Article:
15 January 2009


Sue and I went up, as planned, to visit David and Jodi Van Boxel this last week-end. We had a lovely time. We visited friends - I mean, friends in addition to Dave and Jodi and their younger children - whom we had not seen in quite some time. We went up on Thursday the 8th, came back home on Monday the 12th - and now Susan is in Australia, visiting (mainly) Helen in Newcastle - with a couple of nights at Johnny's in Sydney

I tended to get up a bit earlier than Sue and wandered about a bit, in prayer (sometimes :-)) and meditation.

One morning - might have been Friday - I was struck with how necessarily difficult life is.

Not life, even, really - just living.

I live in a house, with electric lights and appliances, plumbing, hot and cold water. If I wished - and could afford it - I could have the temperature controlled as well. I go to work in a motor vehicle.

Staying at David and Jodi's was just that little bit closer to uncontrolled nature to make me think. He has spent quite some time - more than two years, I think - building a new house for his family. They live in an old one that is not in good condition. Sue and I slept in this new house both last year and this.

This year it has some electricity. It still has not got plumbing - we need to go to the older house for that.

My comfort requires an elaborate exertion of effort to maintain it. The older house David is living in shows that none of this complex artificial environment takes care of itself. It must be maintained.

Whilst we were there, David got ill - not terribly serious, a 24-hour stomach bug of some sort that he thinks he picked up from one of his children. Nothing could be done about this, of course, except for him to wait until it had passed.

A couple of years ago Sue, after having had bouts of strange illness (that I never contracted) for years, was finally diagnosed with Coeliac disease. This means that she is unable to eat foods containing gluten.

A lot of foods contain gluten. All direct wheat, barley, and rye is out, of course, together with un-obvious things - beer, made from malted barley; many vinegars, made the same way; many ice creams ('thickeners' made from wheat) - and Holy Communion from the Host. Susan can receive Our Lord in the Cup, if it is not the one into which the priest has dropped a particle of the Host. Although the Host is now the Body and Blood of Christ, its 'accidental' properties - including its chemical properties - remain those of wheat bread.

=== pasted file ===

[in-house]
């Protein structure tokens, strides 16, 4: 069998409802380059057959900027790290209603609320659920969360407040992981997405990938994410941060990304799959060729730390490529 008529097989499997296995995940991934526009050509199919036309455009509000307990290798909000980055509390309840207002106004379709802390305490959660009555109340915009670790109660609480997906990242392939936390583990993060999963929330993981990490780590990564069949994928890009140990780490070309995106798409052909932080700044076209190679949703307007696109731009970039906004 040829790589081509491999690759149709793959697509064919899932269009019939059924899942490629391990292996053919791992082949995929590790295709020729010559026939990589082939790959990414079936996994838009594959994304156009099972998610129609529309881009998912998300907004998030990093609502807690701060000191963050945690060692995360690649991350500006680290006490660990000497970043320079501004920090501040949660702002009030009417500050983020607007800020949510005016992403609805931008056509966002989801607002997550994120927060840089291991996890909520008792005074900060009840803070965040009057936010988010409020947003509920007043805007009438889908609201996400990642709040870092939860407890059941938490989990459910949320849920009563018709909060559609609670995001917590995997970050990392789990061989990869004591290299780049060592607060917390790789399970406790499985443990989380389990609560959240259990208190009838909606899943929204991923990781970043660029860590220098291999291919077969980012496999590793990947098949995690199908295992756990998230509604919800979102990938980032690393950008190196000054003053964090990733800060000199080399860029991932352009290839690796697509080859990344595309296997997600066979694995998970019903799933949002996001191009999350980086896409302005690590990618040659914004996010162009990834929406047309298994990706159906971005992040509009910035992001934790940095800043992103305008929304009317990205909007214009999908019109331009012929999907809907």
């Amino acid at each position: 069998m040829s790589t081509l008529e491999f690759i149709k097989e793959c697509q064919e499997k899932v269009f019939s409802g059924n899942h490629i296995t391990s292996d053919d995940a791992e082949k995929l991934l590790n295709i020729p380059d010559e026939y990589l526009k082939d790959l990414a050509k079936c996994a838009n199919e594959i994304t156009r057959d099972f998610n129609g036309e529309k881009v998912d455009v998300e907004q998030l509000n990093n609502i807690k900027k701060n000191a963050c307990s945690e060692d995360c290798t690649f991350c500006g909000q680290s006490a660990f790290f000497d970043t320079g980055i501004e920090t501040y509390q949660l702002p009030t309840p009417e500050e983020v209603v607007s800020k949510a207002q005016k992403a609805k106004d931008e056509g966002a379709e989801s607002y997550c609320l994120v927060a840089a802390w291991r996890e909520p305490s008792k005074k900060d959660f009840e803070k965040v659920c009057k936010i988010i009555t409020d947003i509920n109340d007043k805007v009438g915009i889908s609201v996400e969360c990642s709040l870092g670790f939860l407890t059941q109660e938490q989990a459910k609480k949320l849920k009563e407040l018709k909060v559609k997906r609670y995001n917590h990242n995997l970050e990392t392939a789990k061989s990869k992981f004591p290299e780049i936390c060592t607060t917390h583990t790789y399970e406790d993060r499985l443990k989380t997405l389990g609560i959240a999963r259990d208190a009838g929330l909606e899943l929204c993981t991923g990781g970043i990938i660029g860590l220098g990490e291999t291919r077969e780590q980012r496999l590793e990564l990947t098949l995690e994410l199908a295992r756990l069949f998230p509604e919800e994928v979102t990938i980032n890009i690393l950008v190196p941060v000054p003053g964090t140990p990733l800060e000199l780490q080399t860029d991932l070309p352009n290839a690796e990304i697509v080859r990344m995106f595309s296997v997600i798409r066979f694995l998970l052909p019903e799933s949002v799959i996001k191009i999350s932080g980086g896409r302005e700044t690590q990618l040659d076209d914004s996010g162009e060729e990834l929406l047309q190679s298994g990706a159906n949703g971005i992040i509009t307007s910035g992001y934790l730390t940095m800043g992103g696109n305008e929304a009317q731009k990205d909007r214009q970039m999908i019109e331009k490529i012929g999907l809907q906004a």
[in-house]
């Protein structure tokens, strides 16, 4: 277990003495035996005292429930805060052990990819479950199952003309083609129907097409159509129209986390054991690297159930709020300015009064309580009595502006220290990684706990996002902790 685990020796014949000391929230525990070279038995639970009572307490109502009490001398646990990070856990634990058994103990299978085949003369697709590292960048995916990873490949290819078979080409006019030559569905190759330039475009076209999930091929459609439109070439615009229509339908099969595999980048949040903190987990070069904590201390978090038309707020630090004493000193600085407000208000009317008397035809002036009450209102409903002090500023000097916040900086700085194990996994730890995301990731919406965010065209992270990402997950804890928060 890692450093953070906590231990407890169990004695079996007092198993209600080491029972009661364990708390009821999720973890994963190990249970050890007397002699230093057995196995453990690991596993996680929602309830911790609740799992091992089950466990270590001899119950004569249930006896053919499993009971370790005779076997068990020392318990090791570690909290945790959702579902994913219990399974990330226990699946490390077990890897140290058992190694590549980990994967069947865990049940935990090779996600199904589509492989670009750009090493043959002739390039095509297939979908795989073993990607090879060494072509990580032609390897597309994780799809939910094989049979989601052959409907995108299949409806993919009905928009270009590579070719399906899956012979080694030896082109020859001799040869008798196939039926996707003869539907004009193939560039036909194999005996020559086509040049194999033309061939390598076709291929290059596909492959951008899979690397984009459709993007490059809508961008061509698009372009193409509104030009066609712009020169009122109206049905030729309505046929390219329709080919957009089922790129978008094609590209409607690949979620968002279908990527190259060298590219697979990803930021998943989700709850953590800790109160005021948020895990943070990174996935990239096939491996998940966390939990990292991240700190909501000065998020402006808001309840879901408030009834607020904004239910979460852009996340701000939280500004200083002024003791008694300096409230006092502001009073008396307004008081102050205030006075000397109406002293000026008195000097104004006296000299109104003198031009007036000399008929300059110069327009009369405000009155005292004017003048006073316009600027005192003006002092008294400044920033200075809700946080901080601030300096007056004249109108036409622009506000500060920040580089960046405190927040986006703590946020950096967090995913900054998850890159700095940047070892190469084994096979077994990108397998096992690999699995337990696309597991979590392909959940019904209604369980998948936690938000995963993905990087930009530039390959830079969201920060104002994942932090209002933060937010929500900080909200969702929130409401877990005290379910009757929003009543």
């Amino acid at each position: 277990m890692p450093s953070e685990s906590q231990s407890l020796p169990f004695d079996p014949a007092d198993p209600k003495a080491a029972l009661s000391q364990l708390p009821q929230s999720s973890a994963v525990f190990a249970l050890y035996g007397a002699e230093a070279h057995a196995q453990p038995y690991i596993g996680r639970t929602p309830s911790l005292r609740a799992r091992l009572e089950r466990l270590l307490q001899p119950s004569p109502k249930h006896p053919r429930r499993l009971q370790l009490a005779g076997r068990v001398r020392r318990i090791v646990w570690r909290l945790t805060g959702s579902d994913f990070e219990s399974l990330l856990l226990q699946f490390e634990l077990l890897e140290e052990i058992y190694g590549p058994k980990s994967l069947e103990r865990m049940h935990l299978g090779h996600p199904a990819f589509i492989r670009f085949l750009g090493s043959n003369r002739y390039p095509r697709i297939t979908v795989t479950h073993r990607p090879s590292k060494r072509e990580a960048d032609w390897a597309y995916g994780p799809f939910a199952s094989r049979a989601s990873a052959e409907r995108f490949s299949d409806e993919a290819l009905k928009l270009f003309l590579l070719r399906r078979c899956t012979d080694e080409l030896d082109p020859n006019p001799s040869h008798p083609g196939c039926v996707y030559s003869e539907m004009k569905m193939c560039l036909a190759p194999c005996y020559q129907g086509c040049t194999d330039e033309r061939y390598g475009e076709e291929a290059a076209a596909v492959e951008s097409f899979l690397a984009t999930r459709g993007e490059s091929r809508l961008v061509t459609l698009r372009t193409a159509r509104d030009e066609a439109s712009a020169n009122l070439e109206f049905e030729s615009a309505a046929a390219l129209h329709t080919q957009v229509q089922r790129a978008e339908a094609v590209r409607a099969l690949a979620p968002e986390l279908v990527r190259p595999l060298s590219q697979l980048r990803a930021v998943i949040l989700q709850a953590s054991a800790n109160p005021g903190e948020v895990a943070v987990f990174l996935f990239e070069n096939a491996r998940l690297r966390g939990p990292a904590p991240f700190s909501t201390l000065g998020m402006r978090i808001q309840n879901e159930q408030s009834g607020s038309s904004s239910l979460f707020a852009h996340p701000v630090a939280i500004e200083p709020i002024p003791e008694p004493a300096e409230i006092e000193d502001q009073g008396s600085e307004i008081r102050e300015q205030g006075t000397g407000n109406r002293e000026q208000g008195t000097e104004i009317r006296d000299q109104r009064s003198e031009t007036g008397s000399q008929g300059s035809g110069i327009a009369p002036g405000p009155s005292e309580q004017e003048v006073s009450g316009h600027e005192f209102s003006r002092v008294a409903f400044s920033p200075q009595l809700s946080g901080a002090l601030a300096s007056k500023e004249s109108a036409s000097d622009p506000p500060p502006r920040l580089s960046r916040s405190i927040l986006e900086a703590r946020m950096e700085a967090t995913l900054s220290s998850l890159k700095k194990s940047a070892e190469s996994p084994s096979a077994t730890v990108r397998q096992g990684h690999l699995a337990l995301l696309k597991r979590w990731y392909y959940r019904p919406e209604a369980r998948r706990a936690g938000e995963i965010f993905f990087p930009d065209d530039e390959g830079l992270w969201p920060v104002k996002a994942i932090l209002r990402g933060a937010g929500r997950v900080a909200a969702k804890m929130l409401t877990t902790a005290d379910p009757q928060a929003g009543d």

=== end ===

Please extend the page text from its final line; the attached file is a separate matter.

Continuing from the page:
Any of you can add to this list of Things Not The Way They Should Be. These is the 'thorns' and 'thistles' of Genesis 3. We live in a dying world.

This is the meaning of the Old Covenant laws regarding uncleanness. Until the Incarnation, the world was infected by death. The Law taught God's people this - and taught them that they themselves needed cleansing. A woman was unclean after childbirth - because she had just given birth to a dead thing. Touching a corpse rendered you unclean. The world was not as it should be.

Our Lord has changed all that. By uniting Himself with our flesh - with the world as it was - He, instead of becoming Himself unclean, rendered the creation clean again. By shedding His Blood on the Cross He made it possible for us to be cleansed from the deepest form of uncleanness: our sins.

He did all that ... and yet ... Susan is still coeliac; David became ill; if I do not constantly work at it, entropy will slowly cause my house to dissolve back into the elements from which it came; and I myself will one day die the death of all men.

It will not always be so.

Seeing that things were not as God intended gave me hope. It is indeed hope that causes us to look to what is not yet - but will be. It is hope that enables us to build for the future, knowing that even though these things that we build will not themselves last, yet the building itself is producing something that will last. It is producing those habits of the soul that we call 'virtues.'

And those are the things that will last. When we do the work in front of us with love, with care for those who will benefit from it, with love for God Who assigned it to us - then we are slowly reversing the entropy which devours our physical being at present. We are bringing order out of the chaos that resulted from the Fall. We are building up that which was torn down.

And one day all will be made new. The desert will bring forth the rose. The leaves of the trees that drink from the river flowing from the Temple of His Side will be the medicine to restore health to this sick world. And the fruit of those trees will be the fruit of the Tree of Life.


Triple J said...

You can tell when my father is on holiday. LOL!!! Very enjoyable reading. :)

John from Canada said...

Indeed, there is a profound sense in almost every human being that death, though seemingly ubiquitous, is profoundly wrong. I believe the reason for this is that human beings are made to love, and death and love seem fundamentally opposed. Love is not supposed to come to an end. But it seemingly does -- everyone we love, and even ourselves who love, all come to an end. Of all religions, Christianity seems to me to have the only adequate answer to this: love, in the Cross and Resurrection, has triumphed over death. Despite what it seems, love does not truly come to an end; death is only temporary. Indeed, death's temporary victories are still painful, and the end of death and final victory of love, though longingly expected, is not yet seen. But as Christians, we believe this price, the price of loving in a world of limitations and death, is finite, and in loving, we have the hope of infinite gain.